The BFI Southbank has been something of a revelation for me recently. Here you can enjoy films from yesteryears that you never imagined you would be able to see on the big screen all in a civilised, comfortable and popcorn-free environment. You can even bring a drink in from the bar! (Although squidgy cups are involved… may have to smuggle a Glencairn glass in next time…)
It is currently The Genius of Hitchcock season and I simply could not turn down the opportunity to go and see one of my all-time favourite films: North by Northwest.
“I’ve got a job, a secretary, a mother, two ex-wives and several bartenders depended [sic] upon me, and I don’t intend to disappoint them all by getting myself ‘slightly’ killed.”
– Roger ‘O’ Thornhill (Cary Grant)
This film is simply brilliant. A gripping espionage thriller with terrific dialogue, humour and even some sauciness that undoubtedly influenced the Bond movies (Hitchcock was even asked to direct an original version of Thunderball shortly after North by Northwest was released in 1959) revolving around the ultimate case of mistaken identity.
It is, amongst other things, also a film about booze. Thornhill’s fondness for a drink or two (like his attitude towards the truth, being an advertising man) is spectacularly turned against him within the first quarter of an hour of the film but at the start we find him on his way to have a few Martinis in the Oak Bar at the Plaza, New York.
What follows must be the most anybody has been forced to drink in a film ever (let alone one that was made in the 1950s and is rated ‘PG’) made all the more serious by the fact that it is intended to set poor old Thornhill up for an overly elaborate (although escapable) death. (Wow, this film really did influence Bond!)
“Assault with a gun and a bourbon and a sports car!”
– Roger Thornhill (or is that George Kaplan?)
Following another overly elaborate attempt on Thornhill’s life later in the film it is not immediately apparent which scotch Eve Kendall (Eva Marie Saint) pours for them – possibly Haig Gold Label with the old diamond-shaped back label? Product placement, refreshingly, was not such a major consideration in the 1950s!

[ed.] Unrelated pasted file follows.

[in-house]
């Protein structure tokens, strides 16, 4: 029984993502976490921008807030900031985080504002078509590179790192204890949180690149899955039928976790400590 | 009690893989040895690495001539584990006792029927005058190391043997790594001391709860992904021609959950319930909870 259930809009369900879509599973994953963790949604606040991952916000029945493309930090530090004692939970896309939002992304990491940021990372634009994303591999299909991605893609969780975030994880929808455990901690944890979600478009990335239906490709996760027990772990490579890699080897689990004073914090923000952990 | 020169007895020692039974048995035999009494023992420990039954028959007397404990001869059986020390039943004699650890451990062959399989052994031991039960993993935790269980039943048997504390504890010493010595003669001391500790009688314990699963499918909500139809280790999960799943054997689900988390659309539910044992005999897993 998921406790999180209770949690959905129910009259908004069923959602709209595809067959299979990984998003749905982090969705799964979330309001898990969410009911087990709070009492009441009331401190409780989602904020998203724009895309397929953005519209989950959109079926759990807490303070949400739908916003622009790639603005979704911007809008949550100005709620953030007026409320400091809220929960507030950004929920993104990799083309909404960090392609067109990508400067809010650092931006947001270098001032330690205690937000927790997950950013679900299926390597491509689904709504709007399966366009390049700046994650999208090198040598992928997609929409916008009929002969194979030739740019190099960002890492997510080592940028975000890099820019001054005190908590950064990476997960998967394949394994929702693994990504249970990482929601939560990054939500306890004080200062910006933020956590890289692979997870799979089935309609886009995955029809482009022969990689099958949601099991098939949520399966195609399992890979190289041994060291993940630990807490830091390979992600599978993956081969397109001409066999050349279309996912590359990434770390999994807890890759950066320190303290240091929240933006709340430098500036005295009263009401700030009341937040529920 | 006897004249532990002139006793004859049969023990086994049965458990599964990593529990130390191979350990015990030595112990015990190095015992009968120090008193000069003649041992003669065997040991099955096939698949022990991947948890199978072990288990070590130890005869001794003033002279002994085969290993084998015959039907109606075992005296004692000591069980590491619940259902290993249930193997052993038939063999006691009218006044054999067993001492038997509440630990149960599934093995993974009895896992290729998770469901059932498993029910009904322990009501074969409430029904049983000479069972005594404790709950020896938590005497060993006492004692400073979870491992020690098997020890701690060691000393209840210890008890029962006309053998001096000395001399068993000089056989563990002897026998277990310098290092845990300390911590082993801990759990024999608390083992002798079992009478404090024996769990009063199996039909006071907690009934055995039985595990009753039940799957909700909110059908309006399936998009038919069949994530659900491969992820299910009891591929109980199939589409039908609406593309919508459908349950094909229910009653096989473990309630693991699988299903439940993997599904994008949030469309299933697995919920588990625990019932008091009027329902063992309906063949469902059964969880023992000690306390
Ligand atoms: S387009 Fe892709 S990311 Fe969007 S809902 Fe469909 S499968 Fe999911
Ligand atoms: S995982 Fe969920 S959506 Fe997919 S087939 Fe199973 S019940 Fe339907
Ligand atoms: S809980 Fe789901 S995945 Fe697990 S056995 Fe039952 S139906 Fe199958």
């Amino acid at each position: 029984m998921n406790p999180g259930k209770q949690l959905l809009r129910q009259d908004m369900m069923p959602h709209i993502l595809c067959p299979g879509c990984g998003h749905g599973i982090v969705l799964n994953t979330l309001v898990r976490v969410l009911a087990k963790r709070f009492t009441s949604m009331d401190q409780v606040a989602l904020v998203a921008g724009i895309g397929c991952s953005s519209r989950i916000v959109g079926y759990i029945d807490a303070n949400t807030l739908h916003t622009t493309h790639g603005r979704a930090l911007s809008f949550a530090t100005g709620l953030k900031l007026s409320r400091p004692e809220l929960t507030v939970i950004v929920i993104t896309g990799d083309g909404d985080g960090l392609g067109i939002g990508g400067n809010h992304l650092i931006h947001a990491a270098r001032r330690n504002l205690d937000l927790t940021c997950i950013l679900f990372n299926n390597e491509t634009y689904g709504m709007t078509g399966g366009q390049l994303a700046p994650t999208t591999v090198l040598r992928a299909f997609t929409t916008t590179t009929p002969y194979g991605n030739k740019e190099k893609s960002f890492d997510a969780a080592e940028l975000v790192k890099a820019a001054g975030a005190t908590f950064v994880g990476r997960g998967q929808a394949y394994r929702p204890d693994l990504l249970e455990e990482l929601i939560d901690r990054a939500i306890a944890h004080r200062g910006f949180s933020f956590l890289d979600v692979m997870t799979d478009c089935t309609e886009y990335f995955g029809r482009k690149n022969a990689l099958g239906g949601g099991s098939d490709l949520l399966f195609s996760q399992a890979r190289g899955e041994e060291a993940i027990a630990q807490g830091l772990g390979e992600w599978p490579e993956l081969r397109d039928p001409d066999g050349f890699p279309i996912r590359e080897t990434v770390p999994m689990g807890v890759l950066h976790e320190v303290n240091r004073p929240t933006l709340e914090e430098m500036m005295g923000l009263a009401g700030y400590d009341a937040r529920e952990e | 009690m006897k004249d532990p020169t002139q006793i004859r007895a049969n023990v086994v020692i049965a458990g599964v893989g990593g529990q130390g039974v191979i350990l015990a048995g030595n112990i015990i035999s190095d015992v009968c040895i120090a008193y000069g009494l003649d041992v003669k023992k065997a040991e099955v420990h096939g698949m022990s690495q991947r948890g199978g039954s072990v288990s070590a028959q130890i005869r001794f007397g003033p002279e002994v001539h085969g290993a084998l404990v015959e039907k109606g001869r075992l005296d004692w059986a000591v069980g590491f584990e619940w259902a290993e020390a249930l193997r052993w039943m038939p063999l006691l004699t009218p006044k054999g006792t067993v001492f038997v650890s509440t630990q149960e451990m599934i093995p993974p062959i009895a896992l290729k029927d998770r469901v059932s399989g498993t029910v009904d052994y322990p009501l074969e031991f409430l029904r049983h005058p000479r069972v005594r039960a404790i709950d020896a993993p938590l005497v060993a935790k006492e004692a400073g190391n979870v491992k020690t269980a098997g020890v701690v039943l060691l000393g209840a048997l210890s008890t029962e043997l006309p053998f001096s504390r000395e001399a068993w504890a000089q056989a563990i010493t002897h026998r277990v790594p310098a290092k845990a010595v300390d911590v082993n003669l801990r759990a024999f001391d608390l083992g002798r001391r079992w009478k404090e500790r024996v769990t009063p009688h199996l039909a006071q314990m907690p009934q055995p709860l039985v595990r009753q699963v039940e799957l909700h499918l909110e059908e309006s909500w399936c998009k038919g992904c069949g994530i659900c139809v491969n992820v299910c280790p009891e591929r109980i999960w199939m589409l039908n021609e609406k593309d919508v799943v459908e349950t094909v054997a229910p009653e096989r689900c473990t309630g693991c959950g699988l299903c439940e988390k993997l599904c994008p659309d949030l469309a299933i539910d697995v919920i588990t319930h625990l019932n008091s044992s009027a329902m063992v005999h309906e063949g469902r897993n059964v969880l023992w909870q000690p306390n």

The best thing about these dramatic attempts to kill him, which is made more difficult to appreciate having grown up with twenty odd Bond films and countless other more recent movies, is that they were far from clichéd when North by Northwest was being made. This, along with Thornhill’s status as a regular guy (albeit a well-tailored one) who has been thrown into this extraordinary situation, make lines like “I could use a drink” all the more believable.
Cary Grant’s (or is that Archibald Leach’s?) greatest drinking moment in North by Northwest however, comes when he manages to order a pre-dinner Gibson in the dining carriage of a train with few places to hide despite the fact that he has been identified in every newspaper as a murderous fugitive whilst simultaneously breaking the ice with his new and rather attractive female acquaintance.
Similar to a Martini but garnished with an onion as opposed to an olive, the Gibson is an underrated variation that has been somewhat eclipsed by “the meteoric rise in classic Martini’s” and “the trends for olives and lemon zests” (69 Colebrooke Row blog).
More recently the Gibson has, perhaps unsurprisingly, been seen in Mad Men – after all, Roger O. Thornhill is the original Don Draper. Other nods to North by Northwest in the series include the stylised skyscraper opening (along with it’s Vertigo-style Hitchcockian falling man), Don Draper’s use of an alias and the fact that his father’s name is Archibald (Cary Grant’s real name). In Mad Men it is Roger Sterling who is the Gibson drinker however.
As the credits roll in a cinema where you could hear a pin drop during the more tense moments of the film and where everybody laughed together during the many humorous and witty moments, applause spontaneously broke out for a thoroughly appreciated motion picture.
If however we had all raised a glass instead then that would have surely been equally if not more appropriate.